Digital Innovation
4 mins read

AI Report: “Any media company banking on legal intervention to protect copyright might be disappointed”

In this excerpt from our latest report entitled “How Technology Especially AI & Web 3.0 Will Shape The Future of Media“, key presenters at FIPP Congress 2023 share their views on AI and Web 3.0. A key takeaway is that publishers hoping to protect their copyright and intellectual property might be disappointed. Here’s why…

One of the most important elements of FIPP Congress is the way that media companies share best practice in how they have begun to experiment with technology. And the same is true for AI. At Cascais in June, several publishing companies presented case studies of how ChatGPT or older forms of AI had already created new opportunities for them and in some instances transformed their business.

However, there are also threats – a key aspect is the legal conundrum of AI. In essence, should publishers be recompensated for the scraping and use of their content to train large language models belonging to other companies (here’s looking at you Chat GPT)? According to The News/Media Alliance, the U.S. trade body representing over U.S. 2,000 publishers, the answer is definitively yes.

Emerging technologies such as AI must respect publishers’ intellectual property (IP), brands, reader relationships, and investments made in creating quality journalistic and creative content.

Publishers must be fairly compensated for the tremendous value their content contributes to the development of generative AI technology. It’s a simple exchange of value.

Danielle Coffey, Vice President and General Counsel, News/Media Alliance

However, it might not be as straightforward as publishers hope – it could have more bends than a plumber’s toolbox.

Several Years

At Congress 2023 Lexie Kirkconnell-Kawana, Chief Executive, Impress gave her take on the legal background to AI and cautioned that it might take several years before government and pan-national bodies like the EU were able to offer legal frameworks for the governance of AI.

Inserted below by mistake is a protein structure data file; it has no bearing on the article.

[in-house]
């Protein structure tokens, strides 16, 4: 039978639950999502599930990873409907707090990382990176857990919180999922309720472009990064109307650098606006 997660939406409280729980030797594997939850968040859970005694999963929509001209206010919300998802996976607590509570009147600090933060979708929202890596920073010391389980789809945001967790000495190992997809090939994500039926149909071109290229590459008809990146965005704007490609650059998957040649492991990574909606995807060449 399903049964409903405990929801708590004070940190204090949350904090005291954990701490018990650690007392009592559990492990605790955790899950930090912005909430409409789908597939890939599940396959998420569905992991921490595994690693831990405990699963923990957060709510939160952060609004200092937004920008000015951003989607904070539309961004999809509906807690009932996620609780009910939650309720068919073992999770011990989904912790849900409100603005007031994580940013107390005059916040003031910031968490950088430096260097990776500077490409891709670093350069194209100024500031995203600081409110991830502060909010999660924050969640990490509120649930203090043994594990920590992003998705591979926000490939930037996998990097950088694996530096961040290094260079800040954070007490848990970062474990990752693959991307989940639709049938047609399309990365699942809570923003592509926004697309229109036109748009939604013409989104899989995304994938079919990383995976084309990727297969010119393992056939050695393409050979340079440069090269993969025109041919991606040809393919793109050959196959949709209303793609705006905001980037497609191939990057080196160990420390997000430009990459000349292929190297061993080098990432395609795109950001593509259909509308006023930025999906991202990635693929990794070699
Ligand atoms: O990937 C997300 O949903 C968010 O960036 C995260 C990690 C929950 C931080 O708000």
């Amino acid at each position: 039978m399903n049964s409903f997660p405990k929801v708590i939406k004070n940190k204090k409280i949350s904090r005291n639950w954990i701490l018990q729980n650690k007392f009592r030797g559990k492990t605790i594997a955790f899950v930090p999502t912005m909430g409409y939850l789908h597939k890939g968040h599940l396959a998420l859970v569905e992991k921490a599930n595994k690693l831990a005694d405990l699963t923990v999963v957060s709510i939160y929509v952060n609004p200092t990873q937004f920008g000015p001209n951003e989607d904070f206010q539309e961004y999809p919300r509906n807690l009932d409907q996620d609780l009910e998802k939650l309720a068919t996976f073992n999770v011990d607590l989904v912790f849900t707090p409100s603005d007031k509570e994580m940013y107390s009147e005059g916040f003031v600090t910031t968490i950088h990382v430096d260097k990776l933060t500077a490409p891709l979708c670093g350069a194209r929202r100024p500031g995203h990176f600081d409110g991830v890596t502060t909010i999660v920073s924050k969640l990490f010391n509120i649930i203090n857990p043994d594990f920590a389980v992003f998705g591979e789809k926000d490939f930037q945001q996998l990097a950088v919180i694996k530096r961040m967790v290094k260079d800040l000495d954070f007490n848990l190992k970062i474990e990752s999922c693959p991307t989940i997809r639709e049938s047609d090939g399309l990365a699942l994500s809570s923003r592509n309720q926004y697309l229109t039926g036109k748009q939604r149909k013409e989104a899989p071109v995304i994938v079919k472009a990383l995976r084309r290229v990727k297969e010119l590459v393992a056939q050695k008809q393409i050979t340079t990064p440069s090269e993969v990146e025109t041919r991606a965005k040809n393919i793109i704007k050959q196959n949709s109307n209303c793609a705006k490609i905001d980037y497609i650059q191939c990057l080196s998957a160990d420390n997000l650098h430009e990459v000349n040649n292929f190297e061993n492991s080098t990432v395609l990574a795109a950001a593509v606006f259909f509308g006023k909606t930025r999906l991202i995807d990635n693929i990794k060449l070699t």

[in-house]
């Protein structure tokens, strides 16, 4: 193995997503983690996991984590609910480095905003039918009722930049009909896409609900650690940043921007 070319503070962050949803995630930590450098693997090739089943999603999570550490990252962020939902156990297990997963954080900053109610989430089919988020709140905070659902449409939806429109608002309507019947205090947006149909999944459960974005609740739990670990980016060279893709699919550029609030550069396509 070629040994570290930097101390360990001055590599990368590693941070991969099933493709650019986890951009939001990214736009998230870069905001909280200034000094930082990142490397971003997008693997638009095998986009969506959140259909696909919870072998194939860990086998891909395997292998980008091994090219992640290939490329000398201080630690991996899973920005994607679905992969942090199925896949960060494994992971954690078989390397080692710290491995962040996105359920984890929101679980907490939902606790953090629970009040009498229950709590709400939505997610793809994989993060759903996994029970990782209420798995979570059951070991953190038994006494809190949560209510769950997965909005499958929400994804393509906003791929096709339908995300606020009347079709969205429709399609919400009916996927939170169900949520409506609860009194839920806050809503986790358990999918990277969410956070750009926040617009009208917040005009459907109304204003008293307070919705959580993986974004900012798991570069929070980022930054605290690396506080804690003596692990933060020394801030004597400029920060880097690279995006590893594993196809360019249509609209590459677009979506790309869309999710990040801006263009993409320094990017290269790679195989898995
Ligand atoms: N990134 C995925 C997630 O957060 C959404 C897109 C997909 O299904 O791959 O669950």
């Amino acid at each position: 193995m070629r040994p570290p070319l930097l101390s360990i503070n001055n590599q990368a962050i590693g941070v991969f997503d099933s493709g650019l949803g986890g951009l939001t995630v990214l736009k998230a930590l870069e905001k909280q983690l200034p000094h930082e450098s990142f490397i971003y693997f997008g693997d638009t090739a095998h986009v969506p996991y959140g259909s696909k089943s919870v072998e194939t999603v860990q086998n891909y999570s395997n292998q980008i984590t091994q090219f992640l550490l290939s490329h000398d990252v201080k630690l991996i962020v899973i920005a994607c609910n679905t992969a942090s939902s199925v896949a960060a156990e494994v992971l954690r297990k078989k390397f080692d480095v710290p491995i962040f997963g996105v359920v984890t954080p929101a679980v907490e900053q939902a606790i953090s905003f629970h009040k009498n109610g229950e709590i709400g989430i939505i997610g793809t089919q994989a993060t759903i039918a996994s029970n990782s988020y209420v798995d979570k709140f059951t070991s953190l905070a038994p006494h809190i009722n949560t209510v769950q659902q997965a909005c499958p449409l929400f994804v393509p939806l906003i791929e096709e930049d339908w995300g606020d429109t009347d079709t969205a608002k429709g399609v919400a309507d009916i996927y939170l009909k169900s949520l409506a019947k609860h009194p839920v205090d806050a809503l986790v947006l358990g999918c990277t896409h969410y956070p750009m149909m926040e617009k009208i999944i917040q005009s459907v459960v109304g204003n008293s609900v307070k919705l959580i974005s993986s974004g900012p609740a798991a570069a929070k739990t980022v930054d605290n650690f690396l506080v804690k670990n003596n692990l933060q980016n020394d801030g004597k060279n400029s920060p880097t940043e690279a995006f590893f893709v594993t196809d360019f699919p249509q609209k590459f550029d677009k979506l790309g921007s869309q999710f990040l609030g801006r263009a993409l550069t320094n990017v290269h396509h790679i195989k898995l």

She began though by stressing that it was probably right that legislators moved slowly to begin with. 

“So, first of all, I’d like to caution against reactionary approaches. I think regulators, governments around the world are starting to see this issue through this hype lens. We need to just hit pause and understand what are the issues here.

“Now, creating new rules is always a challenge. It’s a long process. It requires lots of consultation, and sometimes we throw the baby out with the bath water when we are looking at how we best address the actual harms that have emerged as a result of whatever is new or novel, And I think harm is a really good starting point here. So how do we understand the functions of this technology and what harm they might be causing? 

“If we look at generative AI specifically through that functional lens, what is it doing?

“One, it’s scraping huge amounts of content and information available on open source. It runs machine learning to create new images, audio, visual text, etcetera. And then it’s storing compressed publications for training as well. Finally, that recombination process is where it’s deriving those new publications with a little bit of added help from the conditioning through text prompts. 

“And so if we look at those functions, the scraping, the storing, the recombination and the conditioning, that’s where we should look at what particular harms are occurring. And, there are various interests at play here, obviously for publishers. 

U.S. Civil Litigation

“So I wanna talk a little bit now about how lawyers and regulators are approaching this harm. So far in the US civil litigation has naturally begun on the issue of sourcing and scraping and the storage of data. The argument is that this tech violates copyright licence, particularly attribution storage and use, that it violates DMCA requirements, privacy law, passing off requirements, and that all of these violations are unjustly enriching the tech companies that have benefitted from them.

 But it’s really difficult to predict how the courts are going to decide on these issues. Also these actions won’t come to fruition for many months or even years. And if litigation comes to court, judgements may not radically change either A, how the businesses operate, or B, how the tech functions.

Lexie Kirkconnell-Kawana, Chief Executive, Impress

“And it’s also worth noting that despite these claims being launched, they may not be successful for the claimants.

“So any media company banking on early legal intervention to protect their copyright might be disappointed. Ultimately companies will have to adopt a wait and see approach, and may be best served by working together to engage with tech companies rather than hoping for legal action that forces them to offer attribution.”

To watch Lexie’s presentation on the legal & ethical conundrums surrounding AI, please access here.

To download the latest Mx3 Leadership report, AI, Technology and the Media – updates from the FIPP World Media Congress 2023, please click here.